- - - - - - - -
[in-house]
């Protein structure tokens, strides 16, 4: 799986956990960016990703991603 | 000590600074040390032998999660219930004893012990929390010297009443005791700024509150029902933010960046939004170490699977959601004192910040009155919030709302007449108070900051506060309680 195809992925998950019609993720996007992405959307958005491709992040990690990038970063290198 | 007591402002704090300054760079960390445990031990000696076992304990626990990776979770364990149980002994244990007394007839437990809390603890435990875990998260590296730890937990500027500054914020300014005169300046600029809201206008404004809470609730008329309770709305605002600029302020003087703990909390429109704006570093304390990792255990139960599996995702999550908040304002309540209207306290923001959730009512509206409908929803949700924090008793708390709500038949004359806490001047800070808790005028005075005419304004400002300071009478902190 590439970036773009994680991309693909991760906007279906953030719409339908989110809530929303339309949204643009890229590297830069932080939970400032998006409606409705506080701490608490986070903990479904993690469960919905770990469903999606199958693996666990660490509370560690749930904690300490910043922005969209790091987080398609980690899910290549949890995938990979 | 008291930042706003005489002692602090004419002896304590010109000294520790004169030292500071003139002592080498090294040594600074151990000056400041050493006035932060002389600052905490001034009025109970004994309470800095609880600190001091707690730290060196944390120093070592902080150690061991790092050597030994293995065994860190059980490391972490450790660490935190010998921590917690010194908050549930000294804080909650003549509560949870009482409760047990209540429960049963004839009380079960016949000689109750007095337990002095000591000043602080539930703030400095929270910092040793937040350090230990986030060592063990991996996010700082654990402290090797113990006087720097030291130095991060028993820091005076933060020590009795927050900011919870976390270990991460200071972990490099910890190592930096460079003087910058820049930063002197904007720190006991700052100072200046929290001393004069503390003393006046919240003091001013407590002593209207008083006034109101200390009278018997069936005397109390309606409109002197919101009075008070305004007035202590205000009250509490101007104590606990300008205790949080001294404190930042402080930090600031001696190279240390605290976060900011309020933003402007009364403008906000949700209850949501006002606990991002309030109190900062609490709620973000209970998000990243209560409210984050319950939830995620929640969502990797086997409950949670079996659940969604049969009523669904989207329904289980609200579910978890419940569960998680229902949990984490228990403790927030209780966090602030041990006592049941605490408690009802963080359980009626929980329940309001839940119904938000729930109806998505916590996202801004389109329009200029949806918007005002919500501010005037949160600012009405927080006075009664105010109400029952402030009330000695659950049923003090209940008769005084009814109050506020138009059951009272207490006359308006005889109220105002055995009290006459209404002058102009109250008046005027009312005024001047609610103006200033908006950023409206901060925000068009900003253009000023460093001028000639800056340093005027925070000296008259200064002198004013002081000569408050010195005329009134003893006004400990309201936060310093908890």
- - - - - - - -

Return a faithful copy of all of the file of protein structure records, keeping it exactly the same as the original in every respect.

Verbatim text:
[in-house]
């Protein structure tokens, strides 16, 4: 799986956990960016990703991603 | 000590600074040390032998999660219930004893012990929390010297009443005791700024509150029902933010960046939004170490699977959601004192910040009155919030709302007449108070900051506060309680 195809992925998950019609993720996007992405959307958005491709992040990690990038970063290198 | 007591402002704090300054760079960390445990031990000696076992304990626990990776979770364990149980002994244990007394007839437990809390603890435990875990998260590296730890937990500027500054914020300014005169300046600029809201206008404004809470609730008329309770709305605002600029302020003087703990909390429109704006570093304390990792255990139960599996995702999550908040304002309540209207306290923001959730009512509206409908929803949700924090008793708390709500038949004359806490001047800070808790005028005075005419304004400002300071009478902190 590439970036773009994680991309693909991760906007279906953030719409339908989110809530929303339309949204643009890229590297830069932080939970400032998006409606409705506080701490608490986070903990479904993690469960919905770990469903999606199958693996666990660490509370560690749930904690300490910043922005969209790091987080398609980690899910290549949890995938990979 | 008291930042706003005489002692602090004419002896304590010109000294520790004169030292500071003139002592080498090294040594600074151990000056400041050493006035932060002389600052905490001034009025109970004994309470800095609880600190001091707690730290060196944390120093070592902080150690061991790092050597030994293995065994860190059980490391972490450790660490935190010998921590917690010194908050549930000294804080909650003549509560949870009482409760047990209540429960049963004839009380079960016949000689109750007095337990002095000591000043602080539930703030400095929270910092040793937040350090230990986030060592063990991996996010700082654990402290090797113990006087720097030291130095991060028993820091005076933060020590009795927050900011919870976390270990991460200071972990490099910890190592930096460079003087910058820049930063002197904007720190006991700052100072200046929290001393004069503390003393006046919240003091001013407590002593209207008083006034109101200390009278018997069936005397109390309606409109002197919101009075008070305004007035202590205000009250509490101007104590606990300008205790949080001294404190930042402080930090600031001696190279240390605290976060900011309020933003402007009364403008906000949700209850949501006002606990991002309030109190900062609490709620973000209970998000990243209560409210984050319950939830995620929640969502990797086997409950949670079996659940969604049969009523669904989207329904289980609200579910978890419940569960998680229902949990984490228990403790927030209780966090602030041990006592049941605490408690009802963080359980009626929980329940309001839940119904938000729930109806998505916590996202801004389109329009200029949806918007005002919500501010005037949160600012009405927080006075009664105010109400029952402030009330000695659950049923003090209940008769005084009814109050506020138009059951009272207490006359308006005889109220105002055995009290006459209404002058102009109250008046005027009312005024001047609610103006200033908006950023409206901060925000068009900003253009000023460093001028000639800056340093005027925070000296008259200064002198004013002081000569408050010195005329009134003893006004400990309201936060310093908890």